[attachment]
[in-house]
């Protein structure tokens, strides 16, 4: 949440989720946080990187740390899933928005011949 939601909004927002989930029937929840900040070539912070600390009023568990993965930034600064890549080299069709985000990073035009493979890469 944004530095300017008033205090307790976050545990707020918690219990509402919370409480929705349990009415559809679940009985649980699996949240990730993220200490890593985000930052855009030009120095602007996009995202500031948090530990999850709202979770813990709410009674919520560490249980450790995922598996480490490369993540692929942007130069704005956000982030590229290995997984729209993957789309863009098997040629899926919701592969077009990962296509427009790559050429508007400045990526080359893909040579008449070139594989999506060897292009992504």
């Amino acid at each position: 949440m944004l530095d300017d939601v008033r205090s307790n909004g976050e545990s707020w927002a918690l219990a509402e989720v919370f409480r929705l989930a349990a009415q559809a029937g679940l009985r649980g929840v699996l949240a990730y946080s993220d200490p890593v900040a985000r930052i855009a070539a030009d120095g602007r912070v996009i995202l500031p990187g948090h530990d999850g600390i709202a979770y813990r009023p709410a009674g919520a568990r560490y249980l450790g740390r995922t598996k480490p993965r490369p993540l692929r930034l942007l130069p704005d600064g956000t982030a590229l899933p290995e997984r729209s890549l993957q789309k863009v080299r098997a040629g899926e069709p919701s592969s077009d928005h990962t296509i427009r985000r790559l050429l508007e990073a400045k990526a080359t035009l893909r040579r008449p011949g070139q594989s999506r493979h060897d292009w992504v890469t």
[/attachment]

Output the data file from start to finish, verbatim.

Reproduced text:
[in-house]
């Protein structure tokens, strides 16, 4: 949440989720946080990187740390899933928005011949 939601909004927002989930029937929840900040070539912070600390009023568990993965930034600064890549080299069709985000990073035009493979890469 944004530095300017008033205090307790976050545990707020918690219990509402919370409480929705349990009415559809679940009985649980699996949240990730993220200490890593985000930052855009030009120095602007996009995202500031948090530990999850709202979770813990709410009674919520560490249980450790995922598996480490490369993540692929942007130069704005956000982030590229290995997984729209993957789309863009098997040629899926919701592969077009990962296509427009790559050429508007400045990526080359893909040579008449070139594989999506060897292009992504």
């Amino acid at each position: 949440m944004l530095d300017d939601v008033r205090s307790n909004g976050e545990s707020w927002a918690l219990a509402e989720v919370f409480r929705l989930a349990a009415q559809a029937g679940l009985r649980g929840v699996l949240a990730y946080s993220d200490p890593v900040a985000r930052i855009a070539a030009d120095g602007r912070v996009i995202l500031p990187g948090h530990d999850g600390i709202a979770y813990r009023p709410a009674g919520a568990r560490y249980l450790g740390r995922t598996k480490p993965r490369p993540l692929r930034l942007l130069p704005d600064g956000t982030a590229l899933p290995e997984r729209s890549l993957q789309k863009v080299r098997a040629g899926e069709p919701s592969s077009d928005h990962t296509i427009r985000r790559l050429l508007e990073a400045k990526a080359t035009l893909r040579r008449p011949g070139q594989s999506r493979h060897d292009w992504v890469t």